What’s more, as I followed the dog up the steep hillside, waiting for the rain to start falling on my back every minute, I was thinking about “us,” about our future together, and contemplating what that would look like if I were to land a job like that. Without other employment prospects, it would be foolish to say no; but with your positions in the area already, it would also be hard for you to justify uprooting to follow me there, and hopefully find a position yourself. We would likely be living thousands of miles apart for a year or more, visiting perhaps once every couple of months, talking on the phone those nights we were not too tired or timezones disrupted our schedule.
We would also be leaving the place where “we” came together, the ground and the air that gave birth to our marriage, the last of the wonderful friends whose love and companionship are such an important part of the foundation of our relationship, and so to leave the area — let alone to have to spend so much time apart from one another — seemed to be to invite catastrophe. I tried, sitting on a bench and looking toward the east, where I would be going if I landed the position, to imagine what life would be like. An old apartment in a small town, long days spent on a new campus among eager students and possibly indifferent colleagues, returning home to cooke a meal for one and maybe squeeze in a few minutes on the phone over a cup of tea and a stack of papers…. it seemed to invalidate the very reasons we married each other in the first place.
I say this not to criticize those who have made such a choice, for whom a partnership based on mutual respect for professional goals that may lead to extended time apart is a healthy and rational choice. But I say this because on that October afternoon, looking off over the brown hills, as the dog circled around my bench, whining anxiously, I felt incredibly and terribly alone, as if the ten miles currently between us were ten thousand. I contemplated not being able to return home to see you on any given evening, or to be home when you returned, and of eating that solo meal in a city that could never be home, because you were not there, because it was not home to “us.” And I knew, in that moment, that although I would apply for the job — because the next step of our lives was uncertain, and because every opportunity needed to be at least considered — I could not and would not take any position that would put us in such a situation.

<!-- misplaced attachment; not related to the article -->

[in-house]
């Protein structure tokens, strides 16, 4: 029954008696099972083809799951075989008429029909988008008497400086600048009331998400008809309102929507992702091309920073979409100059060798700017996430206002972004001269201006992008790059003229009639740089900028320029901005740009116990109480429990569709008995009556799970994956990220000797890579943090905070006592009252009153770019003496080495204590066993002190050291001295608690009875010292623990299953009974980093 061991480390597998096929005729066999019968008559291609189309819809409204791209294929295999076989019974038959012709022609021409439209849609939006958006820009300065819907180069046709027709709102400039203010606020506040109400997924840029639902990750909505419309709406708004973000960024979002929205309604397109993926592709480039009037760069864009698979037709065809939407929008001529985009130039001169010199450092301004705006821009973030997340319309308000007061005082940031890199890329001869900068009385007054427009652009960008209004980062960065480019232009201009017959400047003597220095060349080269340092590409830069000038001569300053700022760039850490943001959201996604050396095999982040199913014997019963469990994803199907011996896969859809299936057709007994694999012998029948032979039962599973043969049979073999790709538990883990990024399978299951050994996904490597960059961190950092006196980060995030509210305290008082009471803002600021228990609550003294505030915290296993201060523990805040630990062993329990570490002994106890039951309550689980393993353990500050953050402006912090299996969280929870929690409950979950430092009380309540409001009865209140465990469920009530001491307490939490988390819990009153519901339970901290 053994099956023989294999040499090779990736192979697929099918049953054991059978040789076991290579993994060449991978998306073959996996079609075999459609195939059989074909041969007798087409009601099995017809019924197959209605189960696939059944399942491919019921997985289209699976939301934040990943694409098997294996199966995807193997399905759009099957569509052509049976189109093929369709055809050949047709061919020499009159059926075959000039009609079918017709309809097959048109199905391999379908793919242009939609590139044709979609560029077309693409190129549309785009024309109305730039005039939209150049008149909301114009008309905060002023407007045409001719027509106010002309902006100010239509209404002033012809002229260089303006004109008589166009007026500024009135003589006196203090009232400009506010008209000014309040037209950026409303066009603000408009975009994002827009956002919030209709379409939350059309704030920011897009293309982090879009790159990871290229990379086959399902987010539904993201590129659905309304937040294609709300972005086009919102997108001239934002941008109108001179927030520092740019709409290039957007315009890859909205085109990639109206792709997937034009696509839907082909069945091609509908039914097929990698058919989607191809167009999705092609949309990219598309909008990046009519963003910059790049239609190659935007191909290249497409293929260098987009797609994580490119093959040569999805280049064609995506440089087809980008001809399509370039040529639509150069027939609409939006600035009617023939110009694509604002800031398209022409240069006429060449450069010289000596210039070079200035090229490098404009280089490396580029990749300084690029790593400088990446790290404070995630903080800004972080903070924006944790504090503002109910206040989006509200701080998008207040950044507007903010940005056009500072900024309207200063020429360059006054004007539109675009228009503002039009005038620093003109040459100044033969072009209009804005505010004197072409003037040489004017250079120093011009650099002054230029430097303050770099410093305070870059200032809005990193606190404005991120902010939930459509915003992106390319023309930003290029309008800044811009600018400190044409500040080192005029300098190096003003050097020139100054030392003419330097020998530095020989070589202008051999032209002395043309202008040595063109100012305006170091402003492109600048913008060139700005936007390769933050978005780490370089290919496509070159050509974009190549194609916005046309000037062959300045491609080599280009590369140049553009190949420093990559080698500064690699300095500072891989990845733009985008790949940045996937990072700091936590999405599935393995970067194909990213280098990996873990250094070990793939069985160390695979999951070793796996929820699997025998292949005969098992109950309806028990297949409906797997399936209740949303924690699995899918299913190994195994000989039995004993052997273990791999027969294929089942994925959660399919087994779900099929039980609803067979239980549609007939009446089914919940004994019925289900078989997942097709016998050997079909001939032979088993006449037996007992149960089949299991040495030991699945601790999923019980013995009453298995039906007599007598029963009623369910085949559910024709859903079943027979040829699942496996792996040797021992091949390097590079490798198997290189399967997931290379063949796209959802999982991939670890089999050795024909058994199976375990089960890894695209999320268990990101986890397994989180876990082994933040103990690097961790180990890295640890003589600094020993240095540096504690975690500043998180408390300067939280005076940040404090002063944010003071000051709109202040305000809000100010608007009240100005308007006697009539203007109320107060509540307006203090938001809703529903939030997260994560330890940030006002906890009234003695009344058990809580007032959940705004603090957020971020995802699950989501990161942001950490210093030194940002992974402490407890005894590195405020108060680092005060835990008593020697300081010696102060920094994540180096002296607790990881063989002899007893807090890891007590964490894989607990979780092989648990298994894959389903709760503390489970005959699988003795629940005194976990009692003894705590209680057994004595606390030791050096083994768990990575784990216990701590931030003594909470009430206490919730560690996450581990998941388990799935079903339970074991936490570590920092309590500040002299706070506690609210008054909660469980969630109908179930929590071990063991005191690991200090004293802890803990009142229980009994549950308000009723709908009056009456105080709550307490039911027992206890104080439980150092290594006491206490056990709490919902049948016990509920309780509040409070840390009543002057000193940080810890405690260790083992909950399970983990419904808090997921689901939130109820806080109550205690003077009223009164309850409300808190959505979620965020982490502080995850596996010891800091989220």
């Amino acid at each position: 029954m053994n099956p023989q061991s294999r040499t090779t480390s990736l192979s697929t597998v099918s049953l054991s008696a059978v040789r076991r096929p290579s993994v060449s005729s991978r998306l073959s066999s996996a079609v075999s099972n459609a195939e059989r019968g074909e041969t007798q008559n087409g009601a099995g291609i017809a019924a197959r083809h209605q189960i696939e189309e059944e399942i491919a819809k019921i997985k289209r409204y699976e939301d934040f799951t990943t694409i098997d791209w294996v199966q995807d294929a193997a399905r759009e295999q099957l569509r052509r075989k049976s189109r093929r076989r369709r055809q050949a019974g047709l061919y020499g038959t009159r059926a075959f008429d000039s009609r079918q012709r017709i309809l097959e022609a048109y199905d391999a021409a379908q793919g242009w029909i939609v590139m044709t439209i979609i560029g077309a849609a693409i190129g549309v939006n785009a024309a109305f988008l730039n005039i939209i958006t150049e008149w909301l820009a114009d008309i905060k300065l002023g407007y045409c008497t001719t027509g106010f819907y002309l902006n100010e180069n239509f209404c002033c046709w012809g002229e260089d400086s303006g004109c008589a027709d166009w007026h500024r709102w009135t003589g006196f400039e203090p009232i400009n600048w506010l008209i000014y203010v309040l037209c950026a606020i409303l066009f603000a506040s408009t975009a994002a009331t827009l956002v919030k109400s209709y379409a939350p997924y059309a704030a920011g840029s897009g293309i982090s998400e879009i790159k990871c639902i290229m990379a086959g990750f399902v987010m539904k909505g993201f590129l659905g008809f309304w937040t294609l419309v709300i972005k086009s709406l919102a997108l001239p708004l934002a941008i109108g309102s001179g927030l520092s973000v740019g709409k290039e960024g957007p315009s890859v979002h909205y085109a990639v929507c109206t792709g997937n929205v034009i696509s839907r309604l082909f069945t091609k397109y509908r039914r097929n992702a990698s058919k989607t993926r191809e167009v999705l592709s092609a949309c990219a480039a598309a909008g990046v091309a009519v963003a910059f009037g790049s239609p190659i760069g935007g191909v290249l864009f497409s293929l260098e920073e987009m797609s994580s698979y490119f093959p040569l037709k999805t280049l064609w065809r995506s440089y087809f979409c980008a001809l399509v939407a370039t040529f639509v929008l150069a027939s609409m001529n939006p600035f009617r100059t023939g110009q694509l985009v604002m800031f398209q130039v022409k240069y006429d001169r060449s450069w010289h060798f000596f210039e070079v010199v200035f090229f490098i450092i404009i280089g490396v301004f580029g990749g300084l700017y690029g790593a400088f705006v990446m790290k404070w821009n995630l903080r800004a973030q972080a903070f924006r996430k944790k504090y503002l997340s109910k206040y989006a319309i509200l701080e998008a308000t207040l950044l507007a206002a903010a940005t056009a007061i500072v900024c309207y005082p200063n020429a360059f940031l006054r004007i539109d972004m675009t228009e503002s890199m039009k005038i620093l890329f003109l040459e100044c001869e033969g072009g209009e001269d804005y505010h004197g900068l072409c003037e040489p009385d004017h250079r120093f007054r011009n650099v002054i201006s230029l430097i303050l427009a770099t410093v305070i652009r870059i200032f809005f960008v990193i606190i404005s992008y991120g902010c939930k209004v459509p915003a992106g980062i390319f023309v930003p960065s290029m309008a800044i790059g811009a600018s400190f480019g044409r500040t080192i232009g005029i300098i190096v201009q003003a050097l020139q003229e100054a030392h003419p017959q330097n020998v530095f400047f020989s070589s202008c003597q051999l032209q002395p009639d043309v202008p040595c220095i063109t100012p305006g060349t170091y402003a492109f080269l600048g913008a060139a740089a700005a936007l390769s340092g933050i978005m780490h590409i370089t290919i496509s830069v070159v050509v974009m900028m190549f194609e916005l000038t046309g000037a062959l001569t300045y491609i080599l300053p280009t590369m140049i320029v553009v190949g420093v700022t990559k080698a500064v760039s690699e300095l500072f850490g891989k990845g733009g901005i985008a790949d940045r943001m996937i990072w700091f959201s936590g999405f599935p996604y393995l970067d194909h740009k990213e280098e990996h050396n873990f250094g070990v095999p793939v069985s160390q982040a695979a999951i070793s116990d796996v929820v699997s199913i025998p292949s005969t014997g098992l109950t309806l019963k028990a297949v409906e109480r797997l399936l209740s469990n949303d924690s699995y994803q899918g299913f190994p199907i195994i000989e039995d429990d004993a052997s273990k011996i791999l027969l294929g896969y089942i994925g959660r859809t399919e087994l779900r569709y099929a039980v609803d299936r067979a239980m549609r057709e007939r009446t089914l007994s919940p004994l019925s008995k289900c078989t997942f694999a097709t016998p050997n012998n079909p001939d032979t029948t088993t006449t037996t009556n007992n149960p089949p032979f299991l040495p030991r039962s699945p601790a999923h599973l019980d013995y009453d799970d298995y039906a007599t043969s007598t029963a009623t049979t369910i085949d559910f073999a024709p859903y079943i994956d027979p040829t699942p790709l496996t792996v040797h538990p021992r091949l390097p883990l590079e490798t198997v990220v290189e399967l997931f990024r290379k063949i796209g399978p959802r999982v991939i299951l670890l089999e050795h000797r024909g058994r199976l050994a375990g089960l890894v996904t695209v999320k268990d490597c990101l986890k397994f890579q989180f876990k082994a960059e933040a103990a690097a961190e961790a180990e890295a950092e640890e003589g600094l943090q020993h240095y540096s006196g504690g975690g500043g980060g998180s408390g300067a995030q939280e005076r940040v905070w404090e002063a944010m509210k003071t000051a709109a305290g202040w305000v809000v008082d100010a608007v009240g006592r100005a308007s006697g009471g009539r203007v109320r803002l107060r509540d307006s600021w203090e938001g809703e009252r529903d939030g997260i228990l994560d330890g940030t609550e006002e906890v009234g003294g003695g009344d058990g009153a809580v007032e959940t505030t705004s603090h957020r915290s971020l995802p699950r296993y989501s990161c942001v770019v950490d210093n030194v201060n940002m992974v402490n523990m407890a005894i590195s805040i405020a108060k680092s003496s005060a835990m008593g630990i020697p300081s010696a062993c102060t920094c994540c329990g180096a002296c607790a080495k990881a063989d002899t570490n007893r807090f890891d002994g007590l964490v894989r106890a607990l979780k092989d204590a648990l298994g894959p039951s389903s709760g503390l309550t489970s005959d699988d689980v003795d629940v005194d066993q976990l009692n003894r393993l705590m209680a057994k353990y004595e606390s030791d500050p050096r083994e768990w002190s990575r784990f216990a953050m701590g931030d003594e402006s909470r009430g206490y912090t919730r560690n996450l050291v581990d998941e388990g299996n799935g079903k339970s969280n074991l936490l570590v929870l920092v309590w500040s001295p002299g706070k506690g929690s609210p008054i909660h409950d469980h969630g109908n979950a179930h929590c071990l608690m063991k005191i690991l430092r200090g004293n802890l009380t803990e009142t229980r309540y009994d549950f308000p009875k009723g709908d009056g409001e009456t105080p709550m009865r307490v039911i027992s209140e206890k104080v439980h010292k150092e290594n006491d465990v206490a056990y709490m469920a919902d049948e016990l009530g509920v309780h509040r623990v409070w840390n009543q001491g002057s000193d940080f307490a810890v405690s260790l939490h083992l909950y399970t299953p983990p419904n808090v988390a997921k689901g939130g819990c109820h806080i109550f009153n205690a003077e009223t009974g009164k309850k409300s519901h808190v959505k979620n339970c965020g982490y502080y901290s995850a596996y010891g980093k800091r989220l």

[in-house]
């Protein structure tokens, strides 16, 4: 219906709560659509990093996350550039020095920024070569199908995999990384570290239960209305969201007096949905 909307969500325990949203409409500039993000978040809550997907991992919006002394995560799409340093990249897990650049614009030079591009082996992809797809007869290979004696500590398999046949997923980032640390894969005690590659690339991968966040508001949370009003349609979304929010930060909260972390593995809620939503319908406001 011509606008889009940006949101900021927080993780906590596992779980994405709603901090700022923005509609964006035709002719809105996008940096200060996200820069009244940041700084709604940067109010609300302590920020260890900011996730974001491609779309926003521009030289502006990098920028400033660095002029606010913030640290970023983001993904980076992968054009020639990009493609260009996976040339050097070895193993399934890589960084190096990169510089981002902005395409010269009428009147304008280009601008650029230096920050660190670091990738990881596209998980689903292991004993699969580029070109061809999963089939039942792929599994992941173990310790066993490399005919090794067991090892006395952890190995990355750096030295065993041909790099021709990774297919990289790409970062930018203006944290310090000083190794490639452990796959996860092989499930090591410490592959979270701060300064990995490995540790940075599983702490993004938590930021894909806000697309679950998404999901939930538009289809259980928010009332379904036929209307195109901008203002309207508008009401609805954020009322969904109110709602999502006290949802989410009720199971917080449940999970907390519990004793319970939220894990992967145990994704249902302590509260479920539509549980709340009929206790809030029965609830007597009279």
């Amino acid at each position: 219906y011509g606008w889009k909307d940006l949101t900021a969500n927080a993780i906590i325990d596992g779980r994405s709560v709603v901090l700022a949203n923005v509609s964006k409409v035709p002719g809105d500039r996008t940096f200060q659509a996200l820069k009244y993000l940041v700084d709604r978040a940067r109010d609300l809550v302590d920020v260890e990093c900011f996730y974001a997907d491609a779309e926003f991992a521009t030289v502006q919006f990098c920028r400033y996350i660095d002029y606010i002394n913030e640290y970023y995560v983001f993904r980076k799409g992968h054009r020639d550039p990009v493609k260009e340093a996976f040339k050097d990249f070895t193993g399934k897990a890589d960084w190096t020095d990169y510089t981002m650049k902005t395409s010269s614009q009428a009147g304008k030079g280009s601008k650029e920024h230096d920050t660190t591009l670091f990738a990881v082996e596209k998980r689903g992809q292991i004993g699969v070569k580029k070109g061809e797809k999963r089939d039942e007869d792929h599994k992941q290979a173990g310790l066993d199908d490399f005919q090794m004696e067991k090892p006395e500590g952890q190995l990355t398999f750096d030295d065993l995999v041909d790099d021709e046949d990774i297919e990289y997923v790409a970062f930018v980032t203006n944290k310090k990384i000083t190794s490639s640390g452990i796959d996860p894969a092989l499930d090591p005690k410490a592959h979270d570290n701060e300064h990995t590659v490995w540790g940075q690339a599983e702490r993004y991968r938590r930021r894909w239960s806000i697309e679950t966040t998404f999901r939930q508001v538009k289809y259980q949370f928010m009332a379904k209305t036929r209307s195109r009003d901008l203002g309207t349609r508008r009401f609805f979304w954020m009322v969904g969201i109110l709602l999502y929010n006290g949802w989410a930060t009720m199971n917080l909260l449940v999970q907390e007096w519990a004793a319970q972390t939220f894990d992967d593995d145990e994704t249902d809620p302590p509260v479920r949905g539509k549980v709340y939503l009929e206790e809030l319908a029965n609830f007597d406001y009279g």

I knew that even if we did leave for a new and strange place, putting even more miles between us and many of our friends (while perhaps moving closer to others), that our friendships would be able to withstand this test. And I knew that either of us would eventually adapt to life in a new place, to career limitations, as long as the evenings found us sharing dinner, sharing the up-down / zig-zag rhythms of everyday life together, building a single home together, that we would be fine.
That October afternoon, as I wound my way back down the hillside and put the dog in the wagon, the first fat raindrops of winter fell on the windshield, and I hurried home, feeling a renewed sense of optimism. The year brought many ups-and-downs in the job market, with — altogether too predictably — a surprise twist near the end, that brought us to an unexpected place. Instead of shifting east, as I had imagined we would, we shifted north. And although there is no real guarantee that the next year or two won’t find us having to make some of these decisions again (as life so often requires of us all), it makes me infinitely happy to know that we are making these decisions together, to keep building our foundation, to make each other stronger. And that’s why I married you (well, one reason among many!) — because I’m so much stronger with you than I ever would be without you.
Love you, HP — Happy 1.36 Anniversary!